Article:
The process begins in step S500 and in step S501, the user is provided with a first user interface 30 to access data in a first location. The first location could be a physical location where data used in an application is housed and updated. For example, one of the files in the first file system 32 could be an online, airplane maintenance manual and records are updated when maintenance to various parts of the airplane is performed.
In step S502, the first server 31 in the first location fails or becomes unavailable (failover event). The first server 31 could fail or become unavailable due to problems in hardware, software, natural or man-made disasters. When the fail-over occurs at the first server 31, the data in the first location becomes unavailable till the first server 31 recovers from the fail-over. The users may need access to valid data during the period the first server 31 is unavailable.
In step S503, Validator SOB is initialized to validate the data residing in the second location. This may occur automatically or is initiated by a system's administrator. In one aspect, Validator SOB residing on the second server 41 in the second location or accessed from the Internet by the second server 41 detects the unavailability of first server 31 due to fail-over and gets initiated. A system administrator may initiate validator module after a fail over is detected or it may be initiated automatically. Step S503 may include receiving one or more validation parameters. The validation parameters could be received from the first location when first server 31 fails or could be set by the system automatically using system parameters when the first server 31 failed.
In step S504, Validator 50B validates data stored in the second location. In one aspect, this is performed by comparing data in second file system 42 with metadata 43 (or vice-versa).
The task of data validation, as shown in S504, may include a plurality of subtasks. Referring back to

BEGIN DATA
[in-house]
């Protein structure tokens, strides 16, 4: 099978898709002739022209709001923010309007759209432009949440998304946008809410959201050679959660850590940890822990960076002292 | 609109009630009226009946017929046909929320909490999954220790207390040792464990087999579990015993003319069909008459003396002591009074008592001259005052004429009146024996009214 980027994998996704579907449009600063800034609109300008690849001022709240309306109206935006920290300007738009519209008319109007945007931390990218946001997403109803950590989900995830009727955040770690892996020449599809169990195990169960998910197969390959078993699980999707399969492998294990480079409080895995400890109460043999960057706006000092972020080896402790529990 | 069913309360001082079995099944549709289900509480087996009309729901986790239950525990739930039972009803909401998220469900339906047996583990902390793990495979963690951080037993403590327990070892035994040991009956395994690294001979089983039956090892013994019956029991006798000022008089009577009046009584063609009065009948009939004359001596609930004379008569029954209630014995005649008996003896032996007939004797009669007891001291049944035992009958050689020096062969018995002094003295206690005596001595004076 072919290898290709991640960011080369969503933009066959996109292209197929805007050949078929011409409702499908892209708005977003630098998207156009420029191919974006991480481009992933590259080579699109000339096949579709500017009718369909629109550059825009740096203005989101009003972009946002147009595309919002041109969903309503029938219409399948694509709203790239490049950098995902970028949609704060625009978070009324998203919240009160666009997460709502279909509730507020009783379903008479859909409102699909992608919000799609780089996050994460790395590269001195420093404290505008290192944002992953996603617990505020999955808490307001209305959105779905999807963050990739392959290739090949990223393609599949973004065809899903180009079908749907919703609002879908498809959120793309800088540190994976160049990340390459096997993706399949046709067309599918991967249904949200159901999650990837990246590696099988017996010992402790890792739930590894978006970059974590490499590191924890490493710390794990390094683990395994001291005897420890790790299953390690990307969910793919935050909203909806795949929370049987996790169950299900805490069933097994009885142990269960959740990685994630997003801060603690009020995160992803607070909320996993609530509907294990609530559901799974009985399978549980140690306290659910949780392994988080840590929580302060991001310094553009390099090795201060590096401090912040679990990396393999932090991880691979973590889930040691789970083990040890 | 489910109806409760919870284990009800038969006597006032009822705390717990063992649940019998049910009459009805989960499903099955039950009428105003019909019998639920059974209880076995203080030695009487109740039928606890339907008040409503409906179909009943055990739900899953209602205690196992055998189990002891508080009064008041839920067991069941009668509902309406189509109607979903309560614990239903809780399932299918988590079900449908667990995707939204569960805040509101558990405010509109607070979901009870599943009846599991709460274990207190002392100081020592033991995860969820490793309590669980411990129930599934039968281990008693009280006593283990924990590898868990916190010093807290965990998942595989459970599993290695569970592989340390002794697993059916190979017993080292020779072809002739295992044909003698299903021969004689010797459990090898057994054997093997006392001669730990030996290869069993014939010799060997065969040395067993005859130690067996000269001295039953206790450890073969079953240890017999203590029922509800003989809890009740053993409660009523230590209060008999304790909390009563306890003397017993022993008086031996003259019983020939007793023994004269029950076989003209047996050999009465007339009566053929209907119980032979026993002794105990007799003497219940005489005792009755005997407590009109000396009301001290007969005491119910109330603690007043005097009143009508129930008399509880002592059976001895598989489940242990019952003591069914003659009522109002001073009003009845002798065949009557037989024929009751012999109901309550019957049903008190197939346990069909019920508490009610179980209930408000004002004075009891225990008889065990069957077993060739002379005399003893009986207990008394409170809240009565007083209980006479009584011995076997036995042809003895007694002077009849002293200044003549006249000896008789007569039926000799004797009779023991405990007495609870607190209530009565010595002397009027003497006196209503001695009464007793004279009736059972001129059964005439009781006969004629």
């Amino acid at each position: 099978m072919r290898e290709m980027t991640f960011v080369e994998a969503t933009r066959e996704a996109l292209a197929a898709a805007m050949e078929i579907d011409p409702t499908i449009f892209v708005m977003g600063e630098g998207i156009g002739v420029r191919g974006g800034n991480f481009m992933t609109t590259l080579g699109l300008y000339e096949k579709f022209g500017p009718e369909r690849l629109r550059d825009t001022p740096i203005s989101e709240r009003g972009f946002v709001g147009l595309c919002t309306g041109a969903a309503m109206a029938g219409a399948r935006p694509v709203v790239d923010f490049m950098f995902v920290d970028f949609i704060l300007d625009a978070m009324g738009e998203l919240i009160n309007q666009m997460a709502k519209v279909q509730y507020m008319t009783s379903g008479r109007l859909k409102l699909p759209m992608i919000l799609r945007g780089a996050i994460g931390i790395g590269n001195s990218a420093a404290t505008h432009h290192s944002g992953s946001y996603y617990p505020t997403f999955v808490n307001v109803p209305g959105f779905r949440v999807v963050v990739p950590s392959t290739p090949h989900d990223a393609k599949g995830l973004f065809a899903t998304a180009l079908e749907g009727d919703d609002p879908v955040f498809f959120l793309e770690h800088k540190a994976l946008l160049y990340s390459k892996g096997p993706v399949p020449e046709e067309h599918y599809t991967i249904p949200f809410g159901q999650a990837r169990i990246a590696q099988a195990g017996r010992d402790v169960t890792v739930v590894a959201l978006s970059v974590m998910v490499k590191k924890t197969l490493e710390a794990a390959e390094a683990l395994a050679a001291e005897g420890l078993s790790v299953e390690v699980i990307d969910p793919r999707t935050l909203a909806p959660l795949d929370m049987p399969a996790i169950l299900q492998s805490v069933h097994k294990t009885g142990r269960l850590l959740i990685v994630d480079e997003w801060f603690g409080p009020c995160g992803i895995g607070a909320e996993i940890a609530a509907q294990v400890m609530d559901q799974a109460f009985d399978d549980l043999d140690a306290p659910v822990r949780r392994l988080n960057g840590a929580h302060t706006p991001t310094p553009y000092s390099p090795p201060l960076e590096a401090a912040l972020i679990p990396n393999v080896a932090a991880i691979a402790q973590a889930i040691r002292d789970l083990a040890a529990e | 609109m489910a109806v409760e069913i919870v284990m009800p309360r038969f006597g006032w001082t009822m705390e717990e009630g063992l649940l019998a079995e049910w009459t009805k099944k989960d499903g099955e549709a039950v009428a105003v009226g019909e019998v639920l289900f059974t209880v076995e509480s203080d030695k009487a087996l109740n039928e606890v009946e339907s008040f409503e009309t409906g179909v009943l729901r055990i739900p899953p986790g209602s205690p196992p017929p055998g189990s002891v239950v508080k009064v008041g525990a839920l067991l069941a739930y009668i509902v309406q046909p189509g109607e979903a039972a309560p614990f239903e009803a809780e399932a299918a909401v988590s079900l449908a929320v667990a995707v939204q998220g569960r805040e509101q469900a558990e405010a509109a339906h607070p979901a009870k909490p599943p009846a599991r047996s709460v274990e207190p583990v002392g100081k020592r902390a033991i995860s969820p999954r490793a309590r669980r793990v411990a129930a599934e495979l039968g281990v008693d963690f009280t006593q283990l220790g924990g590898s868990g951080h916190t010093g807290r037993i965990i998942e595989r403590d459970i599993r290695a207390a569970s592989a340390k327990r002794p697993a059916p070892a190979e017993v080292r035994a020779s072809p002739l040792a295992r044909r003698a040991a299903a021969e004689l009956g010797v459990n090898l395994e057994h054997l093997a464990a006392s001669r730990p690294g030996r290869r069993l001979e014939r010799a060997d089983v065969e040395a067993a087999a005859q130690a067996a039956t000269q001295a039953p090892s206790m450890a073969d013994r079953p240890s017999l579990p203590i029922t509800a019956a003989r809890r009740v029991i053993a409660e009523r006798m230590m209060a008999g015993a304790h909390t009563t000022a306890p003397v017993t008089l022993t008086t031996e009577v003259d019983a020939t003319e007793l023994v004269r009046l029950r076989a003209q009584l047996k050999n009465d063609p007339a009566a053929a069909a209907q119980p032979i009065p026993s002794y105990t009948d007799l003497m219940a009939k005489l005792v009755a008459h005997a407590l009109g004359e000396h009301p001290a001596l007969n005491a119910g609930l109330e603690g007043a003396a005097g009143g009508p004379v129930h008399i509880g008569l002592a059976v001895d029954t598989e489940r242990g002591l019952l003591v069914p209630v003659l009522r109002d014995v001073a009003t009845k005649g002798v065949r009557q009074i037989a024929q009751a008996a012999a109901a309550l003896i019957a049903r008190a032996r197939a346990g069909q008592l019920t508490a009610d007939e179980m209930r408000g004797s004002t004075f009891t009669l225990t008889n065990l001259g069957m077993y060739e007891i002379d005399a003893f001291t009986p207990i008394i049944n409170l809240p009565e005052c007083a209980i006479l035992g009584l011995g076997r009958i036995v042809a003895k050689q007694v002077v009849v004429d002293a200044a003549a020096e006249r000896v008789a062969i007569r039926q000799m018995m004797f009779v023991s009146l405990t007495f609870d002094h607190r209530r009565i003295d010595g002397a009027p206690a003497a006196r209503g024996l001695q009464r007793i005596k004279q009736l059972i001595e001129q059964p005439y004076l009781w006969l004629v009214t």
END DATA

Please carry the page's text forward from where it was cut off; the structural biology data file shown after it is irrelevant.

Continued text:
Validator 50B would use the validation parameters to compare the data between the second metadata 43 and the second file system 42 data in the second location. Validator 50B uses the parameters such as start date and time, end date and time, and checks the second metadata 43 for any data references that were modified, added or deleted during the specified time. It also examines the second file system 42 data to verify if the data identified in the second metadata 43 have related record information or file information in the second file system 42.
In step S505, the second user interface 40 is set to a read-only mode. It is noteworthy that a separate user interface can be used to change the mode to a read-only mode. The task of providing the data in a read-only mode would further include write locking the second file system 42 and second metadata 43 in the second location to prevent any updates. It is noteworthy that steps S505 and S504 may occur simultaneously.
Upon successful validation of data in the second location (in step S504), in step S506, the users is re-directed to the second user interface 40. This could entail shutting down access to the first user interface 30 in the first location and providing second user interface 40 to access the data on the second server 41 from the second location.
The users use the second user interface 40 to access the validated data in the second location in a read-only mode, as shown in step S507. This would enable the users to continue working with the data in the second location while the first server is still down.
Once the first server 31 recovers from the fail-over and is up and running (as shown in S508), the system detects an incomplete task that was supposed to copy the data from the first server 31 over to the second server 41 in the second location, as shown in S509. The system automatically re-starts the incomplete task and runs it to completion, as shown in S510. This task once completed would ensure the synchronization of the data within the second location and also between the second location and the first location. While the present invention is described above with respect to what is currently considered its preferred embodiments, it is to be understood that the invention is not limited to that described above. To the contrary, the invention is intended to cover various modifications and equivalent arrangements within the spirit and scope of the appended claims.
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|U.S. Classification||707/781, 707/782, 707/783, 709/203|
|International Classification||G06F17/30, G06F7/00|
|Cooperative Classification||G06F11/2082, G06F2201/82, G06F11/2069|
|Dec 1, 2005||AS||Assignment|
Owner name: THE BOEING COMPANY, ILLINOIS
Free format text: ASSIGNMENT OF ASSIGNORS INTEREST;ASSIGNORS:HEINZ, KATHY K.;ALLEN, JOHN R.;CHILUKURI, SWATHI;AND OTHERS;REEL/FRAME:017318/0193;SIGNING DATES FROM 20051129 TO 20051201
Owner name: THE BOEING COMPANY, ILLINOIS
Free format text: ASSIGNMENT OF ASSIGNORS INTEREST;ASSIGNORS:HEINZ, KATHY K.;ALLEN, JOHN R.;CHILUKURI, SWATHI;AND OTHERS;SIGNING DATES FROM 20051129 TO 20051201;REEL/FRAME:017318/0193
|Jan 27, 2014||FPAY||Fee payment|
Year of fee payment: 4